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AlBlue’s Blog

Macs, Modularity and More

Google Code and Mylyn redux

2009, eclipse, howto, objectivec

Having followed Alex Ruiz' entry on getting Mylyn to work with Google Code, I thought I’d give it a shot with ObjectivEClipse. The instructions work almost, but not quite, exactly the way you’d want them to. So here for the benefits of all time (i.e. when I next re-install Eclipse), here’s how to get it working.

First up, download and install Mylyn into your Eclipse 3.4 instance, from the http://download.eclipse.org/tools/mylyn/update/e3.4 update site. You’ll need the “Mylyn Features”; specifically the “Mylyn Task List” and the “Mylyn Focussed UI”. You’ll also need to install from the http://download.eclipse.org/tools/mylyn/update/incubator update site the “Mylyn Incubator” to bring in the “Mylyn Web Connector (Advanced)” although you can select just that one instead of all incubating components.

Just a few restarts later, you’ll have an empty Eclipse task system, just waiting to be populated with all your issues. However, we’ll have to configure it to admit the ObjectivEClipse bugs first.

From the “Task Repositories” view, right-click (or control-click for any unibutton mice out there) in the “Task Repositories” view, and select “Add Task Repository”. It should show you “Bugzilla” and “Web Template (Advanced)” in the list. For Google Code, we want the latter. Clicking “Next” takes you to the mother of all configuration dialogs, plus probably her offspring and some of their friends that they’ve invited over. It ends up looking like this:

Of course, typing that in (unless you happen to have very good OCR software, or good eyes) is going to be a challenge, so here’s the new-and-improved copy-and-paste version of the dialog.

  • Server: http://code.google.com/p/objectiveclipse/issues
  • Label: ObjectivEClipse — or whatever you want
  • User ID: your.name.here — from your google account
  • Password: ******* — this is your GoogleCode.com password, not your google account password
  • Parameter: search (no value)
  • Parameter: can (value 2)
  • Task URL: ${serverUrl}/detail?id=
  • New Task URL: ${serverUrl}/entry
  • Query Request URL: ${serverUrl}/csv?can=${can}&colspec=ID+Status+Type+Owner+Summary&q=${search}
  • Query Pattern: ^"({Id}[0-9]+?)","({Status}.*?)","({Type}.*?)","({Owner}.*?)","({Description}.*?)"$

But hang on, you’re thinking … this is pretty much exactly what Alex wrote, right? Well, yes and no. Firstly, the pattern uses .*? instead of .+? in some key places, which means that it works when you don’t have owners assigned etc.; and secondly it matches on a per-line basis rather than random whitespace at the end (which means lines don’t run into each other). Oh, and the hyper-observant of you will have noticed that can=2 too, which only returns open bugs instead of open-and-closed bugs.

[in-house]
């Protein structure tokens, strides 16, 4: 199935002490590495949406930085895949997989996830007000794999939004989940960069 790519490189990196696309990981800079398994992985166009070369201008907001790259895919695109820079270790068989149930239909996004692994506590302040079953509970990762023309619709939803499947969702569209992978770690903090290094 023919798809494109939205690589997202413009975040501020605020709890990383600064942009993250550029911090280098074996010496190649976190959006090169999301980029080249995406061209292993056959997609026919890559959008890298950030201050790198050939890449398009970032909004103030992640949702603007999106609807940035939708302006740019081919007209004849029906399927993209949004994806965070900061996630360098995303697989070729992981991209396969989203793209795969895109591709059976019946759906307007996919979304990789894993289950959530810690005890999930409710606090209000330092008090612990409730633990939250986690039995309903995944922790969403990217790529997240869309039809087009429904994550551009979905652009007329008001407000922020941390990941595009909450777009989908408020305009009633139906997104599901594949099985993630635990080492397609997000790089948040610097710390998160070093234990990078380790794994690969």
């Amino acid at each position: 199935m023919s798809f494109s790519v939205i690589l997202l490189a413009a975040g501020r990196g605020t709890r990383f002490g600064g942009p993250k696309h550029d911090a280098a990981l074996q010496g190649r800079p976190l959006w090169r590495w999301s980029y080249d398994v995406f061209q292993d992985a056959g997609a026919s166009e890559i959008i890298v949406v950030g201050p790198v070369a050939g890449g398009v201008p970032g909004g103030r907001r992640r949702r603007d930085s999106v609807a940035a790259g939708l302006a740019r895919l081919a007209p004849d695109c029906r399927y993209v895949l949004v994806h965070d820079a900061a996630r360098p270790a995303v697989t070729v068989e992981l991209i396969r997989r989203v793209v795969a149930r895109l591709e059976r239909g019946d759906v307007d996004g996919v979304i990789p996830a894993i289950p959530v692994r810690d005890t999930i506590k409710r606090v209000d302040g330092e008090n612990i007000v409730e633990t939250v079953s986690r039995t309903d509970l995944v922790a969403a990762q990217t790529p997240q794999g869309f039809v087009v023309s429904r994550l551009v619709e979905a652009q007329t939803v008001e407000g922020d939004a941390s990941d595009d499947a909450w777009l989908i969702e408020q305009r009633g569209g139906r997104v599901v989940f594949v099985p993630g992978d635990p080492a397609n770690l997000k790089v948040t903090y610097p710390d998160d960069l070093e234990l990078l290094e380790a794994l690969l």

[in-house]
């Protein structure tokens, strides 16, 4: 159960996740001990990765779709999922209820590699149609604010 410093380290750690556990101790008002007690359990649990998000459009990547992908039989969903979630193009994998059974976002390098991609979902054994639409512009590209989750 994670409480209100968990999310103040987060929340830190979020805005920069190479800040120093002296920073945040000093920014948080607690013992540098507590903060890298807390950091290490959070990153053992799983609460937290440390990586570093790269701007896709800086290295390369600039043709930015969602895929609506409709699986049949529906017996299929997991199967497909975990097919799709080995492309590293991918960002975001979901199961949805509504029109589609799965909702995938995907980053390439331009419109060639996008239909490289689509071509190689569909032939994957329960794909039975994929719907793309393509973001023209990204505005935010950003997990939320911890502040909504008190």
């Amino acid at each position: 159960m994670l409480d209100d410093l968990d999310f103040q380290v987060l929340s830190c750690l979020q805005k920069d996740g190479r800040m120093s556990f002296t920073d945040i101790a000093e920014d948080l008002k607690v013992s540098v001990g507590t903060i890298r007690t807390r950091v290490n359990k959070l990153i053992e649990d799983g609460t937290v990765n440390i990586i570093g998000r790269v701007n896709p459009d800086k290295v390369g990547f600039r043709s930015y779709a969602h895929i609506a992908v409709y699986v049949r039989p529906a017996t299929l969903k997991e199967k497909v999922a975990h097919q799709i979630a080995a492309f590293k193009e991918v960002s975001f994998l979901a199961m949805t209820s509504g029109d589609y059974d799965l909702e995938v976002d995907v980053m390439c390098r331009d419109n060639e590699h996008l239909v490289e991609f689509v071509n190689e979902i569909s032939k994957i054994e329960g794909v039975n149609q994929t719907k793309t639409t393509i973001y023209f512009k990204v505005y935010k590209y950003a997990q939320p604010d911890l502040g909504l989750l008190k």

So far, so good. Pressing “Finish” gets us the ObjectivEClipse task repository, and from there, we can right- (control-) click on the task repository to add a new query (or new task, if you’re feeling like you want to contribute). The query dialog brings up the “search” parameter we added earlier - you can either leave that blank to get all (open) tasks, or you can click on “edit” and fill in a value for the search parameter, like owner:alex.blewitt, or status:started, or type:enhancement, or whatever else that advsearch throws your way. You can even combine them e.g. type:enhancement milestone:0.2 if you really want.

The can parameter has some fairly arbitrary values, but correspond to the drop-down lists you get from the issue tracker:

  1. All issues
  2. Open issues
  3. Open and owned by me
  4. Open and reported by me
  5. Open and starred by me
  6. New issues
  7. Issues to verify

Using the default query, as above, will get you all open issues. (You can use can=1, search=isnot:open if you just want to see closed items, or can=1 to see all open and closed items.) Here’s a list of what’s supported, and what they mean, courtesy of the search operators:

  • summary:
  • description:
  • comment: Text search of just those sections
  • reporter:
  • cc:
  • commentby:
  • owner: The google account userid, or the special value me as a synonym for yourself
  • status: Corresponds to the status labels, e.g.
    • New
    • Accepted
    • Started
    • Fixed
    • Verified
    • Invalid
    • Duplicate
    • WontFix
    • Done
  • is:open and isnot:open: Short-hand operators for status types; note that can>1 effectively have is:open
  • label: Searches for a label with the given tag
  • tag:value Searches for a label tag-value e.g. Milestone-0.2 becomes Milestone:0.2 in the search. Note that this is equivalent, but shorter, to label:Milestone-0.2.

The tag:value is especially handy, because you can add any kind of labels you want to a project and can search on them easily. For example, priority:medium and type:enhancement are both variants of label:priority-medium and label:type-enhancement respectively.

Note that you can combine searches; they form a logical ‘and’ together (so owner:me priority:high just gives my high priority items). If you want to have either me tasks or high priority ones, you can use owner:me OR priority:high. For some reason, the case of OR is important - type it as or and you don’t get anything at all.

So, having exhaustively covered how to use this within the context of ObjectivEClipse, please hook it up and give it a go. Of course, the same technique works the same for other projects (e.g. EGit) hosted at Google Code; you just need to change the ${serverUrl} and the description, and you’re away!